Jesus, Hildegard of Bingen & Me.

I am life.  I am Mystic.

  Jesus, Hildegard of Bingen & Me

Hildegard of Bingen (1089 to 1179) was a notable figure in medieval Scholastic thought both because she was a creative and independent thinker & an influential woman in a time and culture we think of as dominated by the male-oriented Latin church.  She devoted considerable thought to understanding the natural world and was reputed to be a gifted healer.  Of special note is the impact of her visions on her own cosmology as well as on later thinkers. Even today, there are popular mystical groups associated with Hildegard, and one can buy current recordings of music she composed.   

Hildegard von Bingen (1098-1179)

Hildegard von Bingen (1098-1179)

 1. The Source of All Being

“I am that supreme and fiery force that sends forth all the sparks of life. Death hath no part in me, yet do I allot it, wherefore I am girt about with wisdom as with wings.  I am that living and fiery essence of the divine substance that glows in the beauty of the fields.  I shine in the water, I burn in the sun and the moon and the stars.  Mine is that mysterious force of the invisible wind. I sustain the breath of all living. I breathe in the verdure and in the flowers, and when the waters flow like living things, it is I.  I formed those columns that support the whole earth … I am the force that lies hid in the winds, from me they take their source, and as a man may move because he breathes, so doth a fire burn but by my blast. All these live because I am in them and am of their life. I am wisdom. Mine is the blast of the thundered word by which all things were made. I permeate all things that they may not die.  I am life.”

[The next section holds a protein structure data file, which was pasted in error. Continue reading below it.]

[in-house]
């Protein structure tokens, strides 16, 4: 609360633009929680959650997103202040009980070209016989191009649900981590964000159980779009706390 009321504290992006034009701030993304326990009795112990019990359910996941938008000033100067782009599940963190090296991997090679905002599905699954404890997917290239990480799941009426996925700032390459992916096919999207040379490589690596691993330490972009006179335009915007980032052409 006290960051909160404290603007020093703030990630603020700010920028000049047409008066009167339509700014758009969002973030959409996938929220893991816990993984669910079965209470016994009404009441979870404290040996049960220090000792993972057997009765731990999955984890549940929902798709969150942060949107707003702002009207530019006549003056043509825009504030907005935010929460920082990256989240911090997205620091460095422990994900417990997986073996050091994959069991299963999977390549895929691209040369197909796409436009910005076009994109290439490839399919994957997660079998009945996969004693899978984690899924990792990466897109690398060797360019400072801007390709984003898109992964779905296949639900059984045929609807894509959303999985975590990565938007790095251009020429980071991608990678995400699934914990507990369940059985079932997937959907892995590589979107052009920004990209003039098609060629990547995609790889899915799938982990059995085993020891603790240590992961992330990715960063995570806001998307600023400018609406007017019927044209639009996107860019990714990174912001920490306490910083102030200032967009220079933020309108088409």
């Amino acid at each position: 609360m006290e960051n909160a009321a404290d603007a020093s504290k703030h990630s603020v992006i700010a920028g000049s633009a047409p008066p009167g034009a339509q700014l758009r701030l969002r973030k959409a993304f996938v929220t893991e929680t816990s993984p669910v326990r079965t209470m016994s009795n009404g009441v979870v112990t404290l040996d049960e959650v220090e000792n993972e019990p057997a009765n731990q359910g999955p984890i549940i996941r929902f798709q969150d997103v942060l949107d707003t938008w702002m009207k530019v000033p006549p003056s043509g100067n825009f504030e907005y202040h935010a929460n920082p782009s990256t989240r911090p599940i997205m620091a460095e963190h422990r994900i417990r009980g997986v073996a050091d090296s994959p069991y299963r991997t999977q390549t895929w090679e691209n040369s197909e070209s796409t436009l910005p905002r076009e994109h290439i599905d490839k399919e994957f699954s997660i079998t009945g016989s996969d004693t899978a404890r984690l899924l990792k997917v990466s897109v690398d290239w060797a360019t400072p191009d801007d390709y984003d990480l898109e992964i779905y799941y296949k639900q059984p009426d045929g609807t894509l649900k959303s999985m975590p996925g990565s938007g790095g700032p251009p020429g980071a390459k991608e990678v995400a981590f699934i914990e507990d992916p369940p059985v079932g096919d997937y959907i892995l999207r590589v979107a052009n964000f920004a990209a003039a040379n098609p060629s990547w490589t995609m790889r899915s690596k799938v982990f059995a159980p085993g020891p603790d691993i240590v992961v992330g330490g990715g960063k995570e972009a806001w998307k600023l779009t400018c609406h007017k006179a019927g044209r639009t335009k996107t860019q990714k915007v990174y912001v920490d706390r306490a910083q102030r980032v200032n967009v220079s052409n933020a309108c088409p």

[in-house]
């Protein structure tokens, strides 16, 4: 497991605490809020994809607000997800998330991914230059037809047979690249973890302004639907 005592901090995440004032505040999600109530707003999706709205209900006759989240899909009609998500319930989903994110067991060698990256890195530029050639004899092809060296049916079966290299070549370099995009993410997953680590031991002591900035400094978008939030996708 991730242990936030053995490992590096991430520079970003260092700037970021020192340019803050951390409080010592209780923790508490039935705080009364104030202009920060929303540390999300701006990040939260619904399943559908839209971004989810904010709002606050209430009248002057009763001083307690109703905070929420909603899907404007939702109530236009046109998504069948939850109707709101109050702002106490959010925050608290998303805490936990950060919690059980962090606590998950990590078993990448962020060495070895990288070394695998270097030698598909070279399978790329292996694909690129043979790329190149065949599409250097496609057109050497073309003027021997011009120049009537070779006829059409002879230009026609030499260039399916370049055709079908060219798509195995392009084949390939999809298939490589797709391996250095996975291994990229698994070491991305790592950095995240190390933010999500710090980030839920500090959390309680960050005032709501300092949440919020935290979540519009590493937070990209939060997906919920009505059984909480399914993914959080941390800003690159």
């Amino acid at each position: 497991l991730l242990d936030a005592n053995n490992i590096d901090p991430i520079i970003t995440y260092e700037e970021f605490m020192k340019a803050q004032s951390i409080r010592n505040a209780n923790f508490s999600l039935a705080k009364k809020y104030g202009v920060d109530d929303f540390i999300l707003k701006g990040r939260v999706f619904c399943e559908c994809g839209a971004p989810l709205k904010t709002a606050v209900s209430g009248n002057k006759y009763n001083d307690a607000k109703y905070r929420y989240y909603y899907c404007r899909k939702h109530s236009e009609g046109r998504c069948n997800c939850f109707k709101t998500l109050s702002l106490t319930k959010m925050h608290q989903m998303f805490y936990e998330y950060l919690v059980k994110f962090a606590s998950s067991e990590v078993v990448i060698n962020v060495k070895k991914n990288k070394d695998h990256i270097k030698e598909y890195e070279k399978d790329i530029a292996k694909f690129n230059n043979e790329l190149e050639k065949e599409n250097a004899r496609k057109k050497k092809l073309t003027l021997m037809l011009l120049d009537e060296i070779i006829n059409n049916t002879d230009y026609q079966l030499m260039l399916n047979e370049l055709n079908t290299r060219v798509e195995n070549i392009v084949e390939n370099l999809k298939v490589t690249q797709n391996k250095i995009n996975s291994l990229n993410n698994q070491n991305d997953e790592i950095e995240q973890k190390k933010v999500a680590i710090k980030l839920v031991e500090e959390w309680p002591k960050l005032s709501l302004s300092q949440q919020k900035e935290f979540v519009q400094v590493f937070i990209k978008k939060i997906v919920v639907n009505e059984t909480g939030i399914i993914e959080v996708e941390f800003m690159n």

Bust of Hildegard of Bingen

This is a profoundly mystical statement by Hildegard of Bingen.  Mysticism is defined below to get around the common use that the forms of the word ‘mystic’ suffer in our culture.

2.  Mysticism

    •  Mysticism emphasizes a direct, unmediated connection with a loving God and the spiritual equalityand/or unity of all peoples. This is a radical idea for its time:   no priest, shaman or other person is necessary to a direct relationship with the divine, for life is ever present in all.